Are toxic beauty ingredients hiding in your products? I stumbled across a video about toxic hair products marketed to black women and girls a few years back. It shocked me. Researchers found out that many endocrine and hormonal issues, breast cancer cases, uterine fibroids, and early onset of puberty found among many black women could be linked to the products we were putting in our hair.
While the video I watched focused on toxic ingredients in black hair care products, many mainstream beauty products contain toxins we should never be putting on our skin. Finding all of this out was so overwhelming and I didn’t know what to do. So, for a while, I did nothing.
If you’re in the same boat, I thought I’d help you out by giving you a brief list of 7 toxic beauty ingredients to avoid and how they might be affecting your health.
Why are toxic beauty ingredients so bad for your health?
Our beauty products are about so much more than what we put on our skin or in our hair. Anything that you put on one part of your body will affect the rest of it. If you put toxins on your skin, they will enter your body. They don’t just sit on the surface. In fact, products placed on the skin absorb into your bloodstream much faster than the food you eat. Skincare products absorb almost immediately, while food takes a little while.
List of Harmful Ingredients in Beauty and Personal Care Products
Also known as: Ethylparaben, butylparaben, methylparaben, propylparaben (anything ending in -paraben)
Parabens are preservatives that help to prevent the growth of mold, fungus, and other bacteria in personal care products. You would typically find them in shampoos, conditioners, lotions, face and body cleansers, and scrubs. If parabens help prevent your products from going bad, why are they so harmful? Well, because they may cause endocrine disruption, development and reproductive issues, and possibly cancer.
Studies show that Parabens actually mimic estrogen by binding to receptors in your body. They can also increase the production of breast cancer cells at high enough concentrations.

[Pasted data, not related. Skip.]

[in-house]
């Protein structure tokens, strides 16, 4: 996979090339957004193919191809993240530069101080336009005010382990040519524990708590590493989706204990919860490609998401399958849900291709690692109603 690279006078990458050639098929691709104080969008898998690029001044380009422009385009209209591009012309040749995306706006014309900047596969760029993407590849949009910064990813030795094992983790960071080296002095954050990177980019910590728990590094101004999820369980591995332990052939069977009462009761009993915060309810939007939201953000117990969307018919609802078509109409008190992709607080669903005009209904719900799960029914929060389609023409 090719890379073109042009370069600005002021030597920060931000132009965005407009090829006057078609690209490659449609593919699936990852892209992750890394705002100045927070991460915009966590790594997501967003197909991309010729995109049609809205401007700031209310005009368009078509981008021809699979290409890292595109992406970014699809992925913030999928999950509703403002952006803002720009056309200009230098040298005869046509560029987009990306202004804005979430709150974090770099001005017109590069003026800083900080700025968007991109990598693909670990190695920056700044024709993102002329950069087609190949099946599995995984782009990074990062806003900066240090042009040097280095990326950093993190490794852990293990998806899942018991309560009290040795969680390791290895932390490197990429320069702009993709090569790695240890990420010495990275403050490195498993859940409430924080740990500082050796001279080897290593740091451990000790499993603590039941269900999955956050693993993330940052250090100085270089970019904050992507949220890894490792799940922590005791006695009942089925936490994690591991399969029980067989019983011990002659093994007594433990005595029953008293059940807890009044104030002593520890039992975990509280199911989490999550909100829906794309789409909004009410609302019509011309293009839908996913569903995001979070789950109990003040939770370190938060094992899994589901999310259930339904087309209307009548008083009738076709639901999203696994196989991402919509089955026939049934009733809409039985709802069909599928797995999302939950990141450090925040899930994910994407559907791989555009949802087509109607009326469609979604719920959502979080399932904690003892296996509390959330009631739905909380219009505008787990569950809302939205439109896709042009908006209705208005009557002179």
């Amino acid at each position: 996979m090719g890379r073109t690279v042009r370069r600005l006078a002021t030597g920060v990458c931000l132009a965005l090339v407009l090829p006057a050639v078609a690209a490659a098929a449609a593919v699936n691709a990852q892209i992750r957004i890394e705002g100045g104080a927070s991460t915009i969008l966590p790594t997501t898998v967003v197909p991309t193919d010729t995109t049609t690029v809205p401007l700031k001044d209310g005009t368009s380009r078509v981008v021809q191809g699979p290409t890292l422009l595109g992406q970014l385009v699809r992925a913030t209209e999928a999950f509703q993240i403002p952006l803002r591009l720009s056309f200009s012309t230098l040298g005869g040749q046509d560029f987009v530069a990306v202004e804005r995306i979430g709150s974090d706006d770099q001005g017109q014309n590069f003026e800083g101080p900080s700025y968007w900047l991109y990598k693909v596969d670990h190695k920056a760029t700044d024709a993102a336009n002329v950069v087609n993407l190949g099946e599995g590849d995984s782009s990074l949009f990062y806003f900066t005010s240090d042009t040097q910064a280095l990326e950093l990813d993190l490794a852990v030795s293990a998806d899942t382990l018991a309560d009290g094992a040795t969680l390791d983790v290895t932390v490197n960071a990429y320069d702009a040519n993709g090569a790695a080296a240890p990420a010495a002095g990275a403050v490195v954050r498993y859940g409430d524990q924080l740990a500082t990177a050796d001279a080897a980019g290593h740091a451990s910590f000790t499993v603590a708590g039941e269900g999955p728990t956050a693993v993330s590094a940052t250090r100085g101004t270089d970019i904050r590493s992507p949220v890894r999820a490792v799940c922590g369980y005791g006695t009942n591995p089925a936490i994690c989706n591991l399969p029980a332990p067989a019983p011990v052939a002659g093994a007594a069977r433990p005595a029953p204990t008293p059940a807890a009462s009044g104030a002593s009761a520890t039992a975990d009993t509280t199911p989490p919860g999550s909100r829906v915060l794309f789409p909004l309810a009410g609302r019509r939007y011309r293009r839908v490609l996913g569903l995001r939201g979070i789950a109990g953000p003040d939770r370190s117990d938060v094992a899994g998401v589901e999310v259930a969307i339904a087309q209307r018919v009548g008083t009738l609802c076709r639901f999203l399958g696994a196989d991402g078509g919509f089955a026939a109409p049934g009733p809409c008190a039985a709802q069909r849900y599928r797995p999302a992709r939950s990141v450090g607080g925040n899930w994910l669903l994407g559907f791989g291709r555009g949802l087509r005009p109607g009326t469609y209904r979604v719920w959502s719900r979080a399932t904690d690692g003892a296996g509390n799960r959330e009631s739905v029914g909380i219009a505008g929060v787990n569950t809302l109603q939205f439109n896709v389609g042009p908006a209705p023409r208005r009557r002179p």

The good news is that many mainstream brands are starting to remove Parabens from their beauty products. Stick to products with the label “paraben free” to ensure that these harmful chemicals aren’t in your beauty products.
Also known as: DEP, DBP, DEHP, and fragrance
Phthalates are solvents in many cosmetic products to help moisturize and soften the skin. The problem with Phthalates is that they can damage the liver, kidneys, lungs, and reproductive systems. Shockingly, even though the EU banned Phthalates in skincare products, the US still allows them.
You can find Phthalates in popular color cosmetics, fragranced lotions, body washes, hair care products, and nail polish.
I want to also mention that brands often disguise Phthalates in many beauty products. Brands can legally add any chemical they want to products without disclosure as long as they use the label “fragrance.” I’ll share more about the harm in products labeled “fragrance” or “parfum” later in the article.
Try avoiding products with the label fragrance and/or look out for products labeled “phthalate free” and choose those instead. Thankfully, there are many out there.
Also known as: Quaternium-15, DMDM hydantoin, imidazolidinyl urea, diazolidinyl urea, polyoxymethylene urea, sodium hydroxymethylglycinate, 2-bromo-2-nitropropane-1,3-diol (bromopol) and glyoxal.
It’s crazy to think that Formaldehyde is even on this list! Unfortunately, Formaldehyde and Formaldehyde Releasing Preservatives (FRPs) are in many of our beauty and cosmetic products. Formaldehyde and FRPs prevent bacteria from growing in water based products.
FRPs may cause cancer, allergic skin reactions, and many other health issues. We all know that Formaldehyde is poisonous, so there’s no reason it should be going on our skin even if its in small amounts.